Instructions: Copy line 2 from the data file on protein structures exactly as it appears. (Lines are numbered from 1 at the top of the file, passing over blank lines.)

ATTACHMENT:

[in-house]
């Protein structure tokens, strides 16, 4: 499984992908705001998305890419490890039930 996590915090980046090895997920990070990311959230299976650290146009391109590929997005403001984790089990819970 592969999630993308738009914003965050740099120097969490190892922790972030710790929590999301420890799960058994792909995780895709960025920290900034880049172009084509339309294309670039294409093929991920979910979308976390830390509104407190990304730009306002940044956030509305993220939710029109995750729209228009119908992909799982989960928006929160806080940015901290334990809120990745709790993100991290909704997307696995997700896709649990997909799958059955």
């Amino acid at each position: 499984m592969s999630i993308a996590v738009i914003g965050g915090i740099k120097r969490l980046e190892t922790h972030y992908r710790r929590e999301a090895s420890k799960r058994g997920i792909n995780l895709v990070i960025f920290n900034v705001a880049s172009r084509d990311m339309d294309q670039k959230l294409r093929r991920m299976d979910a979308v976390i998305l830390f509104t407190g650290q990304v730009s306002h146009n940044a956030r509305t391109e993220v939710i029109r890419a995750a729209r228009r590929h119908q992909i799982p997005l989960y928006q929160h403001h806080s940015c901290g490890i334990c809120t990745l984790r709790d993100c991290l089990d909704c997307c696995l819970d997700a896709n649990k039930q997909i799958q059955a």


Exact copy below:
């Protein structure tokens, strides 16, 4: 499984992908705001998305890419490890039930 996590915090980046090895997920990070990311959230299976650290146009391109590929997005403001984790089990819970 592969999630993308738009914003965050740099120097969490190892922790972030710790929590999301420890799960058994792909995780895709960025920290900034880049172009084509339309294309670039294409093929991920979910979308976390830390509104407190990304730009306002940044956030509305993220939710029109995750729209228009119908992909799982989960928006929160806080940015901290334990809120990745709790993100991290909704997307696995997700896709649990997909799958059955």